Lastly, former presidential candidate/Minnesota governor, Tim Pawlenty—a man with the political personality of a saltine cracker topped with another saltine cracker—lost the GOP primary for the governorship to Jeff Johnson. Based on his comments last night, this is likely the last time you’ll ever have to hear the name Tim Pawlenty.
Paul Ryan is retiring at the end of this term, and the Democrats elected Randy Bryce—a pro-union ironworker, an Army veteran, and cancer survivor—to challenge Bryan Steil, who was handpicked by Paul Ryan to run on the GOP ticket to replace him. This will be one of the most hotly contested races this fall, as Bryce—or @IronStache as he’s known on Twitter—built some real momentum in his bid to challenge the Speaker of the House before Ryan decided to step down. Cook Political rates this race as “Lean Republican,” but with the amount of money that Democrats are expected to funnel into this race, combined with the ever-increasing blue wave, this may change over the coming months.
The Republicans are mounting a challenge to popular Democratic Senator Tammy Baldwin, and state senator Leah Vukmir won a hotly contested GOP primary against ex-Democrat Kevin Nicholson. GOP donors have spent a TON of money in Wisconsin to challenge Baldwin. Vox found that outside conservative groups have already spent $16 million in the state, compared to $20 million total in 2012 during Baldwin’s Senate race.
Tony Evers—Wisconsin’s Superintendent of Public Instruction—won over a crowded field of Democrats for the right to challenge Republican Governor Scott Walker this fall. This is going to be one of the most hotly contested governor races of the midterms, as Scott Walker has drawn the ire of pretty much the entire left. While every political ratings agency lists this race as “Lean Republican,” you can be certain that both local and national Democrats will do everything they can to tip the scales away from a man who embodies so much of what makes the Republican Party so odious.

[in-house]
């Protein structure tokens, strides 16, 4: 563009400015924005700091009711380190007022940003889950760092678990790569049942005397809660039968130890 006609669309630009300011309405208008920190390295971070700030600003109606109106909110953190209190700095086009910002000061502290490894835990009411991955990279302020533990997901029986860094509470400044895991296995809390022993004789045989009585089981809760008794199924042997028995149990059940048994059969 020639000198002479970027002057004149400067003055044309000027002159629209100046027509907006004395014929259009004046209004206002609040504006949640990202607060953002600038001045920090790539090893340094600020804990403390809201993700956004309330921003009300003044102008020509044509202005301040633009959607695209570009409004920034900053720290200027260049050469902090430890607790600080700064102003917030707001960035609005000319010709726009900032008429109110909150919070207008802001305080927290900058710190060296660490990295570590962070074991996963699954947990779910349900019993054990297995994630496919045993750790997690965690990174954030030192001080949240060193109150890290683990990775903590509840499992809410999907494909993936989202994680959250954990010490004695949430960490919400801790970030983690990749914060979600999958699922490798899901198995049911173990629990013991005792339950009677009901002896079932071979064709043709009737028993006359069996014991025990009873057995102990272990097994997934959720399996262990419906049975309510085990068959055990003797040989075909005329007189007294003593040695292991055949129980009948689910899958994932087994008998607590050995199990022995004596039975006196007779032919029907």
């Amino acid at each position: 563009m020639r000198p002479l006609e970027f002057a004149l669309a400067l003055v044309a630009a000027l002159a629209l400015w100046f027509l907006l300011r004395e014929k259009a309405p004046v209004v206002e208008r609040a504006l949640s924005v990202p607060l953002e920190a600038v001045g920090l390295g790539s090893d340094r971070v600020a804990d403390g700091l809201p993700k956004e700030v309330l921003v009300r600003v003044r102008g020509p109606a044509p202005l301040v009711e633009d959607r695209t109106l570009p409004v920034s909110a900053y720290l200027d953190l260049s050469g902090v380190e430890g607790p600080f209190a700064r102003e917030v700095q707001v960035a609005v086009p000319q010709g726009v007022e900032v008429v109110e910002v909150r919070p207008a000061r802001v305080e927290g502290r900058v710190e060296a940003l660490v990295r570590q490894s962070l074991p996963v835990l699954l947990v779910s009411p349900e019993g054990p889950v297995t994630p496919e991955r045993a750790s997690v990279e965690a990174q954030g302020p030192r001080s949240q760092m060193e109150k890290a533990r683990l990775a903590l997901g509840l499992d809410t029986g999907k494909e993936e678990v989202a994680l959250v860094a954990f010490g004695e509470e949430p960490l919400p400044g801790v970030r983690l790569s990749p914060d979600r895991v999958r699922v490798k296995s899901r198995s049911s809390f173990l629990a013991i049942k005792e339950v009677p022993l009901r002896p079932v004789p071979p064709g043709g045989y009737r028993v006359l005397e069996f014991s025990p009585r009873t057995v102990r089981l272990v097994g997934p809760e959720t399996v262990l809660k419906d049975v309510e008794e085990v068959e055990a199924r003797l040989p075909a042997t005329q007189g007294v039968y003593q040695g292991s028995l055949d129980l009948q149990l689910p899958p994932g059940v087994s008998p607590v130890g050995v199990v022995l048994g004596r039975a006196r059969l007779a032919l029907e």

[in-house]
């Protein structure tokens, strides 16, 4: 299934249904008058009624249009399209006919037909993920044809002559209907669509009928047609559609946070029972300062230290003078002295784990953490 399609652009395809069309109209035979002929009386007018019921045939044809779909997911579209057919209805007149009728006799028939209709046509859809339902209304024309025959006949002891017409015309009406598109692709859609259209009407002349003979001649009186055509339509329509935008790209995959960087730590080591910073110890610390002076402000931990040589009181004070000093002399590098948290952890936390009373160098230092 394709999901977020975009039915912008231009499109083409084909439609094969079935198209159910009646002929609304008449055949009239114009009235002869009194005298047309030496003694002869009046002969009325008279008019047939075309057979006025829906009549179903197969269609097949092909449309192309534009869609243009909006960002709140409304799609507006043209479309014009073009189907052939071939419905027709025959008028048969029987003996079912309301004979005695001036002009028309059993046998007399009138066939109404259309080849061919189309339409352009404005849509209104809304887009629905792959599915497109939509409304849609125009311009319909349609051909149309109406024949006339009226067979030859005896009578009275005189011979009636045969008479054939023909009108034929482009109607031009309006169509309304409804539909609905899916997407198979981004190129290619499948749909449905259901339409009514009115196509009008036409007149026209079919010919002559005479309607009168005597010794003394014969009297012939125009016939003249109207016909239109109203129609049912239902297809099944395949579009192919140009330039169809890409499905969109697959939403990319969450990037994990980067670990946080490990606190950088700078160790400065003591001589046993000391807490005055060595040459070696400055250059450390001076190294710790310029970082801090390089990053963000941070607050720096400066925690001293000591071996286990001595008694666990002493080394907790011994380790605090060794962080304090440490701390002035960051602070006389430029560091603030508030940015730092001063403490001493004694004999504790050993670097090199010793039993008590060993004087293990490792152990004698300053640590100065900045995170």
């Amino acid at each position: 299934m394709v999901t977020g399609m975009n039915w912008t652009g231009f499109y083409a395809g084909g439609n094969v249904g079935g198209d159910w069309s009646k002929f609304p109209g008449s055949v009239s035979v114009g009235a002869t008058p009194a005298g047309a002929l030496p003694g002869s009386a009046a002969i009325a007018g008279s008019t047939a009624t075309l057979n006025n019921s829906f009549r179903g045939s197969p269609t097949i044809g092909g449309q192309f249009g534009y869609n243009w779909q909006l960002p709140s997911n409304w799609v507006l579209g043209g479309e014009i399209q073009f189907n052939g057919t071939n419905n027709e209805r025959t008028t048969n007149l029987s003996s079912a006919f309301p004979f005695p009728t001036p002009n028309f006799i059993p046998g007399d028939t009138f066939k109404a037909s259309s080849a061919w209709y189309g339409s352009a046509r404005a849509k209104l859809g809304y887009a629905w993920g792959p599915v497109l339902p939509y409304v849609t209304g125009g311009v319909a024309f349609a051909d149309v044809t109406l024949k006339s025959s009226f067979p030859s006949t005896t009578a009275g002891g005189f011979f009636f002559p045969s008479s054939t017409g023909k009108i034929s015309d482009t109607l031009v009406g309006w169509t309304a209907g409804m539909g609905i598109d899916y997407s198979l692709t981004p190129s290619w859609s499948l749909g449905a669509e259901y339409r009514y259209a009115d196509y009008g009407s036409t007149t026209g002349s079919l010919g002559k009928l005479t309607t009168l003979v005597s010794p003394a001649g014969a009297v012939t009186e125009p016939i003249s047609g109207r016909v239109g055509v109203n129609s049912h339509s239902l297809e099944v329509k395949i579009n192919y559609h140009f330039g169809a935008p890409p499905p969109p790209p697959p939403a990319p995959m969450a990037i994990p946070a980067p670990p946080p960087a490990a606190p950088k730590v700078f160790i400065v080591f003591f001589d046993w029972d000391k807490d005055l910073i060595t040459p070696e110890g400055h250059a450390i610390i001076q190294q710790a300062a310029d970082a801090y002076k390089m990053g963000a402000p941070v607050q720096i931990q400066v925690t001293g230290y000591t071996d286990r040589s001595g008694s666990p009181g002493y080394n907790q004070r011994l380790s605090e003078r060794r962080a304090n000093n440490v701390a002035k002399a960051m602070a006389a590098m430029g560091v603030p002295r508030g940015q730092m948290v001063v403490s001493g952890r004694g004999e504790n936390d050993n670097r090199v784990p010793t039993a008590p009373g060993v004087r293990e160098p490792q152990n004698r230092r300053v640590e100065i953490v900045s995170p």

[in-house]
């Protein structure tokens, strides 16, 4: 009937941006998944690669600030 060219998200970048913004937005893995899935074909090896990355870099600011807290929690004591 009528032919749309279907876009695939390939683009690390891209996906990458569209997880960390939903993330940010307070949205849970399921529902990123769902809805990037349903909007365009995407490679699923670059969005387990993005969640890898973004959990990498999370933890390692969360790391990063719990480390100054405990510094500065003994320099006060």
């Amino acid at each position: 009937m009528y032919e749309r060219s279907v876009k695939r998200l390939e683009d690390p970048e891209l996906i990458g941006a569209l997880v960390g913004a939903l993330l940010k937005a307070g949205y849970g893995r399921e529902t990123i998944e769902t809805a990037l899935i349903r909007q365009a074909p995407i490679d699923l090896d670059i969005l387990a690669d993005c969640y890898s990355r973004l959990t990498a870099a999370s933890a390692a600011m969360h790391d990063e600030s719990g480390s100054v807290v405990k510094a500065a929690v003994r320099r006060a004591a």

Speaking of odious, we’ll end on another high note. Remember Sheriff David Clarke? The plagiarist who oversaw a prison where four people died, including a baby—and is now subject to criminal charges filed by the Milwaukee District Attorney’s Office in connection with the death of an inmate who died of “profound dehydration”—has had his reign of terror cut short. Clarke resigned last August, but his chief deputy, Acting Sheriff Richard Schmidt was running to replace him. He lost to Earnell Lucas, a 25-year veteran of the Milwaukee Police Department, who was effectively running on a platform of reversing the horrors of the Clarke regime. Last night proved that even in the Age of Trump, progress is possible. We just have to work for it. If you’re not registered to vote, make sure that changes before November’s midterms.
Jacob Weindling is a staff writer for Paste politics. Follow him on Twitter at @Jakeweindling.